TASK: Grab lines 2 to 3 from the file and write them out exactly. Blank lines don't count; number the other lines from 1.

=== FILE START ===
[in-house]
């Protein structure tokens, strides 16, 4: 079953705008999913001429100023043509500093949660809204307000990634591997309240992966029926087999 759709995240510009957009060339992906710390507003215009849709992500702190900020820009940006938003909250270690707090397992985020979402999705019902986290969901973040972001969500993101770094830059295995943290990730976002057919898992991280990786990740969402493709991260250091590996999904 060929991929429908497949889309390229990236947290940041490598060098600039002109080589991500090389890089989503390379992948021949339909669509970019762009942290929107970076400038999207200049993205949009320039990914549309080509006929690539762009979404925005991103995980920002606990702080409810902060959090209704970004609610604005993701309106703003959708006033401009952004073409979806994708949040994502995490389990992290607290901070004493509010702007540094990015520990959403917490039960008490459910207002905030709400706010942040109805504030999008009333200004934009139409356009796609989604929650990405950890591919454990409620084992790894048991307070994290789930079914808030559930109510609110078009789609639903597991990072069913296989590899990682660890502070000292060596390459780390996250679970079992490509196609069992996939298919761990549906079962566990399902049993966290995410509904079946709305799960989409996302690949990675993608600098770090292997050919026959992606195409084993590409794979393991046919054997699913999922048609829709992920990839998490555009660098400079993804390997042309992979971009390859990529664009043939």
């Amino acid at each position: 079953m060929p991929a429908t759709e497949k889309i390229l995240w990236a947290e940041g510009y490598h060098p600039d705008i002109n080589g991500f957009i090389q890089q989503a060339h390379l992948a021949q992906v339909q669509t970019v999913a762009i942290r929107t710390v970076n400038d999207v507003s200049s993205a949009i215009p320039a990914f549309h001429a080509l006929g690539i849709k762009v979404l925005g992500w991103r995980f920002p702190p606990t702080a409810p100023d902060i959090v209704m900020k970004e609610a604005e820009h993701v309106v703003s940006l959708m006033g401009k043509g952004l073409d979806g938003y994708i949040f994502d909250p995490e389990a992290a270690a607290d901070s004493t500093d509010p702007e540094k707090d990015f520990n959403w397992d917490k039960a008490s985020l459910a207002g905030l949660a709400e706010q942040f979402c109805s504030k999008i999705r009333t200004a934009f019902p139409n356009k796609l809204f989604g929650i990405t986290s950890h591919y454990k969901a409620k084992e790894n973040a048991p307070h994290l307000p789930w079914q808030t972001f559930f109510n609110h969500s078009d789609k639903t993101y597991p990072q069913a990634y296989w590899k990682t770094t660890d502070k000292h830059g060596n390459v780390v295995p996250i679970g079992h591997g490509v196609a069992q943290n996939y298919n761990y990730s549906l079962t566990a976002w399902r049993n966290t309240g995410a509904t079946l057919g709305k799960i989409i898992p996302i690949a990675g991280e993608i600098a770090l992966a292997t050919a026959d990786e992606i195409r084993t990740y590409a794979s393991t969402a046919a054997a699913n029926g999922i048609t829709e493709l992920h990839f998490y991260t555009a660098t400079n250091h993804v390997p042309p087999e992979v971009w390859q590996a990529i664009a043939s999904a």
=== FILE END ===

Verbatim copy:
């Protein structure tokens, strides 16, 4: 079953705008999913001429100023043509500093949660809204307000990634591997309240992966029926087999 759709995240510009957009060339992906710390507003215009849709992500702190900020820009940006938003909250270690707090397992985020979402999705019902986290969901973040972001969500993101770094830059295995943290990730976002057919898992991280990786990740969402493709991260250091590996999904 060929991929429908497949889309390229990236947290940041490598060098600039002109080589991500090389890089989503390379992948021949339909669509970019762009942290929107970076400038999207200049993205949009320039990914549309080509006929690539762009979404925005991103995980920002606990702080409810902060959090209704970004609610604005993701309106703003959708006033401009952004073409979806994708949040994502995490389990992290607290901070004493509010702007540094990015520990959403917490039960008490459910207002905030709400706010942040109805504030999008009333200004934009139409356009796609989604929650990405950890591919454990409620084992790894048991307070994290789930079914808030559930109510609110078009789609639903597991990072069913296989590899990682660890502070000292060596390459780390996250679970079992490509196609069992996939298919761990549906079962566990399902049993966290995410509904079946709305799960989409996302690949990675993608600098770090292997050919026959992606195409084993590409794979393991046919054997699913999922048609829709992920990839998490555009660098400079993804390997042309992979971009390859990529664009043939």
């Amino acid at each position: 079953m060929p991929a429908t759709e497949k889309i390229l995240w990236a947290e940041g510009y490598h060098p600039d705008i002109n080589g991500f957009i090389q890089q989503a060339h390379l992948a021949q992906v339909q669509t970019v999913a762009i942290r929107t710390v970076n400038d999207v507003s200049s993205a949009i215009p320039a990914f549309h001429a080509l006929g690539i849709k762009v979404l925005g992500w991103r995980f920002p702190p606990t702080a409810p100023d902060i959090v209704m900020k970004e609610a604005e820009h993701v309106v703003s940006l959708m006033g401009k043509g952004l073409d979806g938003y994708i949040f994502d909250p995490e389990a992290a270690a607290d901070s004493t500093d509010p702007e540094k707090d990015f520990n959403w397992d917490k039960a008490s985020l459910a207002g905030l949660a709400e706010q942040f979402c109805s504030k999008i999705r009333t200004a934009f019902p139409n356009k796609l809204f989604g929650i990405t986290s950890h591919y454990k969901a409620k084992e790894n973040a048991p307070h994290l307000p789930w079914q808030t972001f559930f109510n609110h969500s078009d789609k639903t993101y597991p990072q069913a990634y296989w590899k990682t770094t660890d502070k000292h830059g060596n390459v780390v295995p996250i679970g079992h591997g490509v196609a069992q943290n996939y298919n761990y990730s549906l079962t566990a976002w399902r049993n966290t309240g995410a509904t079946l057919g709305k799960i989409i898992p996302i690949a990675g991280e993608i600098a770090l992966a292997t050919a026959d990786e992606i195409r084993t990740y590409a794979s393991t969402a046919a054997a699913n029926g999922i048609t829709e493709l992920h990839f998490y991260t555009a660098t400079n250091h993804v390997p042309p087999e992979v971009w390859q590996a990529i664009a043939s999904a």